About Steve Schardein

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SOLUTION: “Windows cannot connect to the printer. Operation failed with error 0x0000011b”

Well, it’s not often I bother to write up a new blog post these days, but when I do, you know it’s something particularly irritating that I’ve decided to save you the trouble of solving on your own. This problem absolutely qualifies.

When attempting to share a printer over the network from one Windows 10/11 machine to other Windows 10/11 machines, the above error now often appears.

Myriad “solutions” across the internet exist, most of which involve uninstalling particular Windows hotfixes (KBxxxxxx) or manually adding the printer port. Problem is, none of these solutions actually work anymore. The problem was initially caused by Microsoft’s need to patch PrintNightmare and other related vulnerabilities in the Windows printer subsystem. These workarounds previously sufficed, but some situations require a more surgical approach now. Because if you attempt to simply roll back the patches, not only is that a temporary solution, it actually winds up forcing an install of the generic Microsoft Enhanced Point and Print driver instead of the correct one for the printer… which results in endless pages of gibberish being printed instead.

So here’s the actual solution: manually configuring group policies on affected machines (both client and “server”). The way to accomplish this is by using registry edits, because on any machine not running “Pro” editions of Windows, the Group Policy editor is MIA.

After lots of trial and error, here is the final version of the registry patch I used on all affected machines (again, client and server/sharing machine) to correct the problem. Simply reboot after applying the patch, reinstall the printer (by discovering over the network via Windows Explorer > Network on the client workstations), and you’re done.

Open Notepad, and save a new .reg file with the following contents:

Windows Registry Editor Version 5.00

[HKEY_LOCAL_MACHINE\SOFTWARE\Policies\Microsoft\Windows NT\Printers\PointAndPrint]


Then merge the changes with the local registry by double-clicking the new .reg file and you’re done. Needless to say, to reverse the changes, simply delete the new keys this adds (though there is no reason to do so).

Enjoy, and you’re welcome! ūüėČ

SOLUTION: Alienware, XPS laptops – Slow video streaming speeds on YouTube

Here’s a really annoying one. Dell XPS and Alienware machines, despite their significant capabilities, experience super slow high-res video streaming on YouTube. The buffer is visibly razor-thin on anything 1080p or above without any obvious reason why. This occurred on a gigabit fiber connection in my case.

The solution? As often is the case, the value-added (in this case, QoS traffic-shaping/packet inspection) networking software is actually value-subtracted. Simply navigate to the Killer Control Center software and disable the following (useless) option to correct the problem and reclaim your proper streaming speeds!

Value-added? More like value-subtracted.

Dell XPS 13 7390 and other machines: low or no microphone volume during Zoom calls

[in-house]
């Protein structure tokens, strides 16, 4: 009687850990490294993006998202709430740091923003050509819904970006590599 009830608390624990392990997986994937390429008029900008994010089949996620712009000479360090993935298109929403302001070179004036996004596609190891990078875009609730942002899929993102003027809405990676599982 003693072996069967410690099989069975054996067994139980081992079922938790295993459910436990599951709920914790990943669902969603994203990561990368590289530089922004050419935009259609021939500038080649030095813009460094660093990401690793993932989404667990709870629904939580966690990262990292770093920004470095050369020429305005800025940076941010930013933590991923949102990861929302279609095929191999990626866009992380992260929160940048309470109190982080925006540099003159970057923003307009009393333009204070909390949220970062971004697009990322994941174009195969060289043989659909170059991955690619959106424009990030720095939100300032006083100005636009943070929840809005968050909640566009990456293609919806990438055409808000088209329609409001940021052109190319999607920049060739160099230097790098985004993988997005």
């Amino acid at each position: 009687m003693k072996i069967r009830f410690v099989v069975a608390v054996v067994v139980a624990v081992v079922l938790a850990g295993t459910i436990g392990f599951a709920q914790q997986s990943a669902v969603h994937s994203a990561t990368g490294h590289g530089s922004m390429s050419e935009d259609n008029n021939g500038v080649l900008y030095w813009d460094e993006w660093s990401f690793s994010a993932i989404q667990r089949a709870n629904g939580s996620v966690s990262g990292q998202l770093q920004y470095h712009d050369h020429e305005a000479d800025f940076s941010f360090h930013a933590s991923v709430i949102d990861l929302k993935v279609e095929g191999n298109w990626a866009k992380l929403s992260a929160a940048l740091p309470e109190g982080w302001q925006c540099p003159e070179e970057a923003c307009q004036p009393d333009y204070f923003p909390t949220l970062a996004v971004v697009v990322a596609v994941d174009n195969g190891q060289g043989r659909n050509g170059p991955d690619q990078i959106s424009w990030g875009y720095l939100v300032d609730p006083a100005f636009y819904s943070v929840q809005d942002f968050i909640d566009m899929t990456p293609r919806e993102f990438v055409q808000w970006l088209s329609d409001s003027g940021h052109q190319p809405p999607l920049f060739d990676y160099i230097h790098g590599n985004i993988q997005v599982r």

A pretty recent emerging issue I’ve encountered is problems with microphone volume during Zoom calls (specifically!) on some machines. One of the more popular models experiencing this problem regularly is Dell’s XPS 13 7390, which is an all-round terrific laptop. The common thread connecting all of these affected models is their use of the Realtek audio drivers (which very many laptops do these days).

The solution — or, at least, the workaround — for this one is actually quite simple. It turns out that the 4/22/2020 driver version of the Realtek Audio Driver is problematic when paired with Zoom specifically. Thus, rolling back this driver manually (by downloading a previous version from your manufacturer’s support site) should work.

Alternatively, though, you can actually just completely uninstall the driver altogether, forcing Windows to (at least temporarily) use the generic Microsoft High Definition Audio driver instead. Here’s how to (easily) accomplish that:

  • Click your search box and type appwiz.cpl, then press ENTER
  • In the resulting window, scroll down to Realtek Audio Driver
  • Click Uninstall and follow the prompts. Reboot.

After this, everything should be back to normal once again.

SOLUTION: Bluetooth mouse/keyboard delay in response after typing or lack of motion

Many machines experience a problem where a connected Bluetooth peripheral takes seconds to wake every time it’s left motionless for a short period or the user types on the keyboard. This delay can range between a second up to a few seconds, and it’s absolutely frustrating.

Fortunately, it’s also incredibly easy to solve:

  1. Right-click the Start Button and choose Device Manager.
  2. Expand Bluetooth.
  3. Right-click your Bluetooth adapter and choose Properties.
  4. Click the Power Management tab and uncheck the box that reads “Allow the computer to turn off this device to save power”

The power savings are minute at best anyway, and this should completely solve your problem. Enjoy, and you’re welcome! ūüėČ

Bypass Microsoft Account Creation during Windows 10 Build 1909 OOBE Setup

This is a quick and easy one. In previous versions of Windows 10 setup, selecting an offline (so-called “limited”) account was relatively easy. However, with the latest build of Windows 10 Home, if the machine is connected to the internet during setup, the option disappears.

It’s true that you can simply disconnect from the network (or open cmd and delete the wlan profile), then click back and try again, to avoid this. But there’s a much easier way.

Instead, in the sign-in field, type a bunch of random numbers, then click Next. At this point, you can choose to create a local/limited account instead‚ÄĒeven if you’re connected to the internet. It’s really that easy!

SOLUTION: Windows 10 upgrade failure 0x8007001F – 0x20006